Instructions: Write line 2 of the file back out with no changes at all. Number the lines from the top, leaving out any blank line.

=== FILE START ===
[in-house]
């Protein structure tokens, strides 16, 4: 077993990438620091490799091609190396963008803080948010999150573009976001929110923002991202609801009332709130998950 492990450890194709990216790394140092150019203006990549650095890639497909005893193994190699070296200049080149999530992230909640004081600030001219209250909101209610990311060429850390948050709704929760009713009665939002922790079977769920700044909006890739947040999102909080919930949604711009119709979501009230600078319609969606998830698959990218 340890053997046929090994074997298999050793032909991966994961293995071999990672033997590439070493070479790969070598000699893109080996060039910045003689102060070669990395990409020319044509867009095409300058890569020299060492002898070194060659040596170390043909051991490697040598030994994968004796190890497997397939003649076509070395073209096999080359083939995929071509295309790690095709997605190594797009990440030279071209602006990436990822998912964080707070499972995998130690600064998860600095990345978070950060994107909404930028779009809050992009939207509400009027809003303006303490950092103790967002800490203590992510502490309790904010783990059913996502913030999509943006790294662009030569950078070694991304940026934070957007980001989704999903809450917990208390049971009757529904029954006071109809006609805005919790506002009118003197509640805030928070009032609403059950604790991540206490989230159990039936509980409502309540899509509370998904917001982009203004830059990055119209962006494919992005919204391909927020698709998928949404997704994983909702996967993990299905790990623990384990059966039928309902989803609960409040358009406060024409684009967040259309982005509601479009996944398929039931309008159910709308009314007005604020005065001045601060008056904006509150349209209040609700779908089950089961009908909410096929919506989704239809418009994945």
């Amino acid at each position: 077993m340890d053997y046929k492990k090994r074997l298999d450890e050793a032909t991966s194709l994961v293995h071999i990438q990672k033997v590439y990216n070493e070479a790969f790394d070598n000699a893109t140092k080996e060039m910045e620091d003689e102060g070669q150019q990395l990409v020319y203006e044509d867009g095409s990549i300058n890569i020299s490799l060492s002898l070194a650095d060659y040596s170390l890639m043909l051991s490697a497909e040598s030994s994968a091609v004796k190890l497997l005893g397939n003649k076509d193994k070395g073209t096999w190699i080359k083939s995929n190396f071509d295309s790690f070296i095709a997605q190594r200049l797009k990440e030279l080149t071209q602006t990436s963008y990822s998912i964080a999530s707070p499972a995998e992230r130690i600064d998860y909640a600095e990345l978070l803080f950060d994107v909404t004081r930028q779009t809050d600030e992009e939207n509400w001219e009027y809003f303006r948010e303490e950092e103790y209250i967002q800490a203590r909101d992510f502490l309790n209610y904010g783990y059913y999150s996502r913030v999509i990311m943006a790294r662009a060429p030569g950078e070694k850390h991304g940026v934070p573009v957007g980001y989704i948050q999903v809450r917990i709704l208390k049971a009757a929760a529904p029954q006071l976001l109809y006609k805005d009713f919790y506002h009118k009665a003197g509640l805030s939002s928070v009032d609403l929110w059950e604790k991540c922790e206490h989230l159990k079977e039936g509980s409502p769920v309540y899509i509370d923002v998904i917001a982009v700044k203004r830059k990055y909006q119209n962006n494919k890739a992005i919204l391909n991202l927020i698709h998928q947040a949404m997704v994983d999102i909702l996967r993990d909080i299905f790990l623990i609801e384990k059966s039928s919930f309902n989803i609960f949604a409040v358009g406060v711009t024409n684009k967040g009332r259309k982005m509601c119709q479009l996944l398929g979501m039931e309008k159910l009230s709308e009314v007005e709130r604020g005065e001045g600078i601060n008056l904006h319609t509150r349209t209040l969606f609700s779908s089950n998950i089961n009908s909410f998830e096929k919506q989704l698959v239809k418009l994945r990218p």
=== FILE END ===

């Protein structure tokens, strides 16, 4: 077993990438620091490799091609190396963008803080948010999150573009976001929110923002991202609801009332709130998950 492990450890194709990216790394140092150019203006990549650095890639497909005893193994190699070296200049080149999530992230909640004081600030001219209250909101209610990311060429850390948050709704929760009713009665939002922790079977769920700044909006890739947040999102909080919930949604711009119709979501009230600078319609969606998830698959990218 340890053997046929090994074997298999050793032909991966994961293995071999990672033997590439070493070479790969070598000699893109080996060039910045003689102060070669990395990409020319044509867009095409300058890569020299060492002898070194060659040596170390043909051991490697040598030994994968004796190890497997397939003649076509070395073209096999080359083939995929071509295309790690095709997605190594797009990440030279071209602006990436990822998912964080707070499972995998130690600064998860600095990345978070950060994107909404930028779009809050992009939207509400009027809003303006303490950092103790967002800490203590992510502490309790904010783990059913996502913030999509943006790294662009030569950078070694991304940026934070957007980001989704999903809450917990208390049971009757529904029954006071109809006609805005919790506002009118003197509640805030928070009032609403059950604790991540206490989230159990039936509980409502309540899509509370998904917001982009203004830059990055119209962006494919992005919204391909927020698709998928949404997704994983909702996967993990299905790990623990384990059966039928309902989803609960409040358009406060024409684009967040259309982005509601479009996944398929039931309008159910709308009314007005604020005065001045601060008056904006509150349209209040609700779908089950089961009908909410096929919506989704239809418009994945």